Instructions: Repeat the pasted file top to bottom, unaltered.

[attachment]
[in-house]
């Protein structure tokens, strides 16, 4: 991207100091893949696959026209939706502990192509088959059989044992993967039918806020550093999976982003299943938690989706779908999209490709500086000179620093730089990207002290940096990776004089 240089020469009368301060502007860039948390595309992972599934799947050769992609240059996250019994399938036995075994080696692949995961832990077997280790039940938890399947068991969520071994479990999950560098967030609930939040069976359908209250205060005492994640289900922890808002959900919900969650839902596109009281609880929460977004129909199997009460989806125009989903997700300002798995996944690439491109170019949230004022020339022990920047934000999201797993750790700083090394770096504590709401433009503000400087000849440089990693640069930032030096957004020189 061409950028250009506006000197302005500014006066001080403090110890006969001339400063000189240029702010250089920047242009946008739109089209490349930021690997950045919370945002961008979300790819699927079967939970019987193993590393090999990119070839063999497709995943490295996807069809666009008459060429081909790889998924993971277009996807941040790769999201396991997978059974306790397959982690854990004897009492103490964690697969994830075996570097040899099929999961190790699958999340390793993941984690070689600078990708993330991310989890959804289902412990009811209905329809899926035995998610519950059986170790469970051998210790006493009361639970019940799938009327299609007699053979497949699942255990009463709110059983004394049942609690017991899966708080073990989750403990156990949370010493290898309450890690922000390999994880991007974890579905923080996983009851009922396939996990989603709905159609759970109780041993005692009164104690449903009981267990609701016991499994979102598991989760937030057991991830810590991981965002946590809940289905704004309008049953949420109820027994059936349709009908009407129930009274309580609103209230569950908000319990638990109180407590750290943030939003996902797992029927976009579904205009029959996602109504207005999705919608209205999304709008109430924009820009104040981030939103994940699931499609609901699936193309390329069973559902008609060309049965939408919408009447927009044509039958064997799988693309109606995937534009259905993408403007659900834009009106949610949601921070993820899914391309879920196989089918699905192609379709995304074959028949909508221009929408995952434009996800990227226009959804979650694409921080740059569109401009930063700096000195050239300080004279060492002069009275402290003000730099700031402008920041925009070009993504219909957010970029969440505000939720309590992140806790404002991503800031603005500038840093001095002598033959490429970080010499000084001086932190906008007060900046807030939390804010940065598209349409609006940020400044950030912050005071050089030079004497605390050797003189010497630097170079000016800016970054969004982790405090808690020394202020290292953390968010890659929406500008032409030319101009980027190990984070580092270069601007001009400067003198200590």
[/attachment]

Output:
[in-house]
């Protein structure tokens, strides 16, 4: 991207100091893949696959026209939706502990192509088959059989044992993967039918806020550093999976982003299943938690989706779908999209490709500086000179620093730089990207002290940096990776004089 240089020469009368301060502007860039948390595309992972599934799947050769992609240059996250019994399938036995075994080696692949995961832990077997280790039940938890399947068991969520071994479990999950560098967030609930939040069976359908209250205060005492994640289900922890808002959900919900969650839902596109009281609880929460977004129909199997009460989806125009989903997700300002798995996944690439491109170019949230004022020339022990920047934000999201797993750790700083090394770096504590709401433009503000400087000849440089990693640069930032030096957004020189 061409950028250009506006000197302005500014006066001080403090110890006969001339400063000189240029702010250089920047242009946008739109089209490349930021690997950045919370945002961008979300790819699927079967939970019987193993590393090999990119070839063999497709995943490295996807069809666009008459060429081909790889998924993971277009996807941040790769999201396991997978059974306790397959982690854990004897009492103490964690697969994830075996570097040899099929999961190790699958999340390793993941984690070689600078990708993330991310989890959804289902412990009811209905329809899926035995998610519950059986170790469970051998210790006493009361639970019940799938009327299609007699053979497949699942255990009463709110059983004394049942609690017991899966708080073990989750403990156990949370010493290898309450890690922000390999994880991007974890579905923080996983009851009922396939996990989603709905159609759970109780041993005692009164104690449903009981267990609701016991499994979102598991989760937030057991991830810590991981965002946590809940289905704004309008049953949420109820027994059936349709009908009407129930009274309580609103209230569950908000319990638990109180407590750290943030939003996902797992029927976009579904205009029959996602109504207005999705919608209205999304709008109430924009820009104040981030939103994940699931499609609901699936193309390329069973559902008609060309049965939408919408009447927009044509039958064997799988693309109606995937534009259905993408403007659900834009009106949610949601921070993820899914391309879920196989089918699905192609379709995304074959028949909508221009929408995952434009996800990227226009959804979650694409921080740059569109401009930063700096000195050239300080004279060492002069009275402290003000730099700031402008920041925009070009993504219909957010970029969440505000939720309590992140806790404002991503800031603005500038840093001095002598033959490429970080010499000084001086932190906008007060900046807030939390804010940065598209349409609006940020400044950030912050005071050089030079004497605390050797003189010497630097170079000016800016970054969004982790405090808690020394202020290292953390968010890659929406500008032409030319101009980027190990984070580092270069601007001009400067003198200590």